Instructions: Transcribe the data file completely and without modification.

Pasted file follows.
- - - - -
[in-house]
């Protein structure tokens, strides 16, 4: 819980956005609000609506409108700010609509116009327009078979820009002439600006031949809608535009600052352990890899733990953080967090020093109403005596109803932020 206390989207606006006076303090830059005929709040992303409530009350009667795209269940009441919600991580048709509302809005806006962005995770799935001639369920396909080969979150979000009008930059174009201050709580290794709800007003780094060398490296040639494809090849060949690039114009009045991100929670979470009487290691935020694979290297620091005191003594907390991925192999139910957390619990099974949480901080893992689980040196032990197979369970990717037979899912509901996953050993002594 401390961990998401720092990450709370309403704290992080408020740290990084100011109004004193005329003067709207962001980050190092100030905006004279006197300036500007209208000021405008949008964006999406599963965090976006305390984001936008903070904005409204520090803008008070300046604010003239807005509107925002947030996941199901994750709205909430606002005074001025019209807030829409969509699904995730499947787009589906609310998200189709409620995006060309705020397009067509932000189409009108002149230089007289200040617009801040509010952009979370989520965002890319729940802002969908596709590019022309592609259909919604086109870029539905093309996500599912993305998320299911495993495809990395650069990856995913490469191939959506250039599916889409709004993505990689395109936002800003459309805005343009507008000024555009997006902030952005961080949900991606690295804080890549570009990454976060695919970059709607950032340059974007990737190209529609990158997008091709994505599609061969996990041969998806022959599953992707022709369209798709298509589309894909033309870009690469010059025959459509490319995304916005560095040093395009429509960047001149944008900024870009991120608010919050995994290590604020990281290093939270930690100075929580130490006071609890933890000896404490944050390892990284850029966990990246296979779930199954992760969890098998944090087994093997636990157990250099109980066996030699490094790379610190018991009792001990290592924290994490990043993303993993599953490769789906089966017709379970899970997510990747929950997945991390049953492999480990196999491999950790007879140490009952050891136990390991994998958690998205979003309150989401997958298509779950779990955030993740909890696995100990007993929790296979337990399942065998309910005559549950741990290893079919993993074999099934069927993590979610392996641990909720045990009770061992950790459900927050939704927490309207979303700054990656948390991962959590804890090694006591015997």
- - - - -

[in-house]
């Protein structure tokens, strides 16, 4: 819980956005609000609506409108700010609509116009327009078979820009002439600006031949809608535009600052352990890899733990953080967090020093109403005596109803932020 206390989207606006006076303090830059005929709040992303409530009350009667795209269940009441919600991580048709509302809005806006962005995770799935001639369920396909080969979150979000009008930059174009201050709580290794709800007003780094060398490296040639494809090849060949690039114009009045991100929670979470009487290691935020694979290297620091005191003594907390991925192999139910957390619990099974949480901080893992689980040196032990197979369970990717037979899912509901996953050993002594 401390961990998401720092990450709370309403704290992080408020740290990084100011109004004193005329003067709207962001980050190092100030905006004279006197300036500007209208000021405008949008964006999406599963965090976006305390984001936008903070904005409204520090803008008070300046604010003239807005509107925002947030996941199901994750709205909430606002005074001025019209807030829409969509699904995730499947787009589906609310998200189709409620995006060309705020397009067509932000189409009108002149230089007289200040617009801040509010952009979370989520965002890319729940802002969908596709590019022309592609259909919604086109870029539905093309996500599912993305998320299911495993495809990395650069990856995913490469191939959506250039599916889409709004993505990689395109936002800003459309805005343009507008000024555009997006902030952005961080949900991606690295804080890549570009990454976060695919970059709607950032340059974007990737190209529609990158997008091709994505599609061969996990041969998806022959599953992707022709369209798709298509589309894909033309870009690469010059025959459509490319995304916005560095040093395009429509960047001149944008900024870009991120608010919050995994290590604020990281290093939270930690100075929580130490006071609890933890000896404490944050390892990284850029966990990246296979779930199954992760969890098998944090087994093997636990157990250099109980066996030699490094790379610190018991009792001990290592924290994490990043993303993993599953490769789906089966017709379970899970997510990747929950997945991390049953492999480990196999491999950790007879140490009952050891136990390991994998958690998205979003309150989401997958298509779950779990955030993740909890696995100990007993929790296979337990399942065998309910005559549950741990290893079919993993074999099934069927993590979610392996641990909720045990009770061992950790459900927050939704927490309207979303700054990656948390991962959590804890090694006591015997």